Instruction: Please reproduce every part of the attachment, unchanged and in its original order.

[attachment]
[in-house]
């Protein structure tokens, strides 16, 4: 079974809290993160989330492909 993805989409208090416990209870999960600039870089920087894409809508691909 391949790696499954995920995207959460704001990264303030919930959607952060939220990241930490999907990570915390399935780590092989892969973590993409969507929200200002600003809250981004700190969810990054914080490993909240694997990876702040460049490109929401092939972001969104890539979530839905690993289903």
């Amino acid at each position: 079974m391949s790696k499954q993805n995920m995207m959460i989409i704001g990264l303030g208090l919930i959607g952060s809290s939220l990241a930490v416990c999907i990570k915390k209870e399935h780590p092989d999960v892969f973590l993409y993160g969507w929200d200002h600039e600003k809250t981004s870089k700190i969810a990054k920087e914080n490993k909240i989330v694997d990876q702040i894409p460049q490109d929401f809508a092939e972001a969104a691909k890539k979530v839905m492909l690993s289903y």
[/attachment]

[in-house]
């Protein structure tokens, strides 16, 4: 079974809290993160989330492909 993805989409208090416990209870999960600039870089920087894409809508691909 391949790696499954995920995207959460704001990264303030919930959607952060939220990241930490999907990570915390399935780590092989892969973590993409969507929200200002600003809250981004700190969810990054914080490993909240694997990876702040460049490109929401092939972001969104890539979530839905690993289903």
């Amino acid at each position: 079974m391949s790696k499954q993805n995920m995207m959460i989409i704001g990264l303030g208090l919930i959607g952060s809290s939220l990241a930490v416990c999907i990570k915390k209870e399935h780590p092989d999960v892969f973590l993409y993160g969507w929200d200002h600039e600003k809250t981004s870089k700190i969810a990054k920087e914080n490993k909240i989330v694997d990876q702040i894409p460049q490109d929401f809508a092939e972001a969104a691909k890539k979530v839905m492909l690993s289903y």